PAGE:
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Old 05-30-2005, 05:59 PM   #1
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blue/green algae sheets

I have sheets of a blue/green algae that are covering everything from my plants, to my rocks, driftwood, and even gravel. Is there a common way to combat this problem? I have been using algae fix to no avail and am cleaning the darn tank for an hour or two each week removing blankets of this stuff. What else can I do?

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Old 05-30-2005, 06:04 PM   #2
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I would recommend you just go out and get a product that removes cyano (same as blue/green algae). I don't know the products that are available in the U.S., but just use full dose of what is on the package, and treat as long as necesairy. When it's all gone, add carbon to the filter to remove the medication from the water.
This is the only efficient way of removing the stuff.

Good luck!!!
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Old 05-30-2005, 06:16 PM   #3
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I've found that the blackout method works the best for killing off BGA/cyano. Simply cover your tank so no light gets into it from the outside, turn off your tank lights, and let it sit for three to five days. Perform a 50-70% water change both before and after the blackout. During the blackout period do not feed the fish, fertilize the plants or run CO2. Your fish and plants will do just fine so don't worry about that. If you can, try to run extra aeration (bubble stones, etc.) and keep the tank temp at 77F or lower. After three to five days remove the covers and you should find all of the BGA dead. This is the method Tom Barr recommends and I have used it several times with 100% success, and the best part is it doesn't cost a thing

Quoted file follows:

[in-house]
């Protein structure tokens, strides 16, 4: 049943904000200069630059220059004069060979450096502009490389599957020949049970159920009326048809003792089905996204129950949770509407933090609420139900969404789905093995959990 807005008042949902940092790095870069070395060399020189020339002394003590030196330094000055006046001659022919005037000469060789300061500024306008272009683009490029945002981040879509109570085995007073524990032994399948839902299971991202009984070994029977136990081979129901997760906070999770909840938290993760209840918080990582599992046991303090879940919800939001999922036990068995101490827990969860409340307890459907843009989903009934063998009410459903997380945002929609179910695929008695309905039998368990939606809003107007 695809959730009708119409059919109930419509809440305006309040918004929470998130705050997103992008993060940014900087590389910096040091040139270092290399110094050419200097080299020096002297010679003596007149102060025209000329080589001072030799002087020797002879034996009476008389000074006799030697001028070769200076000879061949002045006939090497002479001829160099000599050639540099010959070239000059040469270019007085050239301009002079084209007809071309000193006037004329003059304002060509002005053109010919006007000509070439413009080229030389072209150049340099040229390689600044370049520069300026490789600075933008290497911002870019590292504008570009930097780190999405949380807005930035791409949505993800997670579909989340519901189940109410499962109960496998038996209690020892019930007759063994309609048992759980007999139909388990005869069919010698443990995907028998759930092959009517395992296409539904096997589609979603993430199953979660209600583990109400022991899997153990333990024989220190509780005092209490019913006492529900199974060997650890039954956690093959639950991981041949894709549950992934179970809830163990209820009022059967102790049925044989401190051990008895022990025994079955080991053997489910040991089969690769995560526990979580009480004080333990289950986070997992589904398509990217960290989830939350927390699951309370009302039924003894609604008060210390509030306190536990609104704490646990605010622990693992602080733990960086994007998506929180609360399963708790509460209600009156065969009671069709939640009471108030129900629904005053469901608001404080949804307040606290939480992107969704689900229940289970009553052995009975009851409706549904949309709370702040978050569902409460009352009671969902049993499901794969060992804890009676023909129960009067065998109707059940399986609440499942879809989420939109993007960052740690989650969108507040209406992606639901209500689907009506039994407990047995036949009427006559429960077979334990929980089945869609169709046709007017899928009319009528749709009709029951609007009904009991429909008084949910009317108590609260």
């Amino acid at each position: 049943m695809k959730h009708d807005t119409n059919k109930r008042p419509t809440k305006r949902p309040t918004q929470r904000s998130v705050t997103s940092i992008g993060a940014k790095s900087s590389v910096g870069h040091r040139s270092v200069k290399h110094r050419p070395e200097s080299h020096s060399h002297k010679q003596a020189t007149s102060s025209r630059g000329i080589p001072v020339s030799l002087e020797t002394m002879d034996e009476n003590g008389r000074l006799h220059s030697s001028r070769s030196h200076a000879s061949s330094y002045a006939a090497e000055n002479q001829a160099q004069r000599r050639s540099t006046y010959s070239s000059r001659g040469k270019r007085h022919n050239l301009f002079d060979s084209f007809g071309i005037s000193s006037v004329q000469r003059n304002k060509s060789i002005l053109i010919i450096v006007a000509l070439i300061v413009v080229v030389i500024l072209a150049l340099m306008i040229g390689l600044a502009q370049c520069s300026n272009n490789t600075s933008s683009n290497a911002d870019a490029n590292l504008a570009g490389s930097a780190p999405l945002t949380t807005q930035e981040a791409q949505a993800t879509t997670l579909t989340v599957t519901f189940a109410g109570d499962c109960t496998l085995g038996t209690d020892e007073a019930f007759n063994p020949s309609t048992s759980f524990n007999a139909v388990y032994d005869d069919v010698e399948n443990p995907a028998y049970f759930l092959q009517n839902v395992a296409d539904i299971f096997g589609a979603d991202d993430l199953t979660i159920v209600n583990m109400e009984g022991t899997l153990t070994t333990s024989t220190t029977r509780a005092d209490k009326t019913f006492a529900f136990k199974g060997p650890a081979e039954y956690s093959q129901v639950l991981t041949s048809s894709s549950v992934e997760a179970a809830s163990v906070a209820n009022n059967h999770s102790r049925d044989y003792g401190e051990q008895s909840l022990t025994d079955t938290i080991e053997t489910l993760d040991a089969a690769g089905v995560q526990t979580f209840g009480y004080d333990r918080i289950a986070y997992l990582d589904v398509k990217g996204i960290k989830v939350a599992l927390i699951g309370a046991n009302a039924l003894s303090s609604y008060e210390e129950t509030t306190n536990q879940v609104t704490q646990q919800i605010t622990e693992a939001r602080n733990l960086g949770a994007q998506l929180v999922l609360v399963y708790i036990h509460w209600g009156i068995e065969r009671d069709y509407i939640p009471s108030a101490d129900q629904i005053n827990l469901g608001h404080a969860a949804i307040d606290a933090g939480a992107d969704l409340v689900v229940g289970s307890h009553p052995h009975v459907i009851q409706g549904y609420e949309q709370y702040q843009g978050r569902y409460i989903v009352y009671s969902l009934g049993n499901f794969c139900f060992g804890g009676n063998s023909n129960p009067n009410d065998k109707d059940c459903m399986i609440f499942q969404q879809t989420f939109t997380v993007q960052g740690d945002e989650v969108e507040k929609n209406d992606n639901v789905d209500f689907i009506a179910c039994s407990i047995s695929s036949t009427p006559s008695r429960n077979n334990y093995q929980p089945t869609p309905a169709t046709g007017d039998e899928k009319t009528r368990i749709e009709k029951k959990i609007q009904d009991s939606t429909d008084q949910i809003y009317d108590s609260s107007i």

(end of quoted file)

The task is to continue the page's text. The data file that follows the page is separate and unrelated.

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Old 05-30-2005, 06:16 PM   #4
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I've heard cyano can be cured with a blackout as well. tThe reason the algae stuff isn't working is because bluegreen algae isn't really algea, its a bacteria that uses photosynthesis.
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Old 05-30-2005, 08:39 PM   #5
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Erythromycin(treatment for common fish diseases). Half the dose suggested on the package. This method worked great for me. No sign of cyno since.
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Old 05-31-2005, 10:56 AM   #6
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Erythro. is the LAST option for getting rid of cyano. Start with making sure you have proper nitrate levels, then try the blackout method after manually removing as much cyano as possible.
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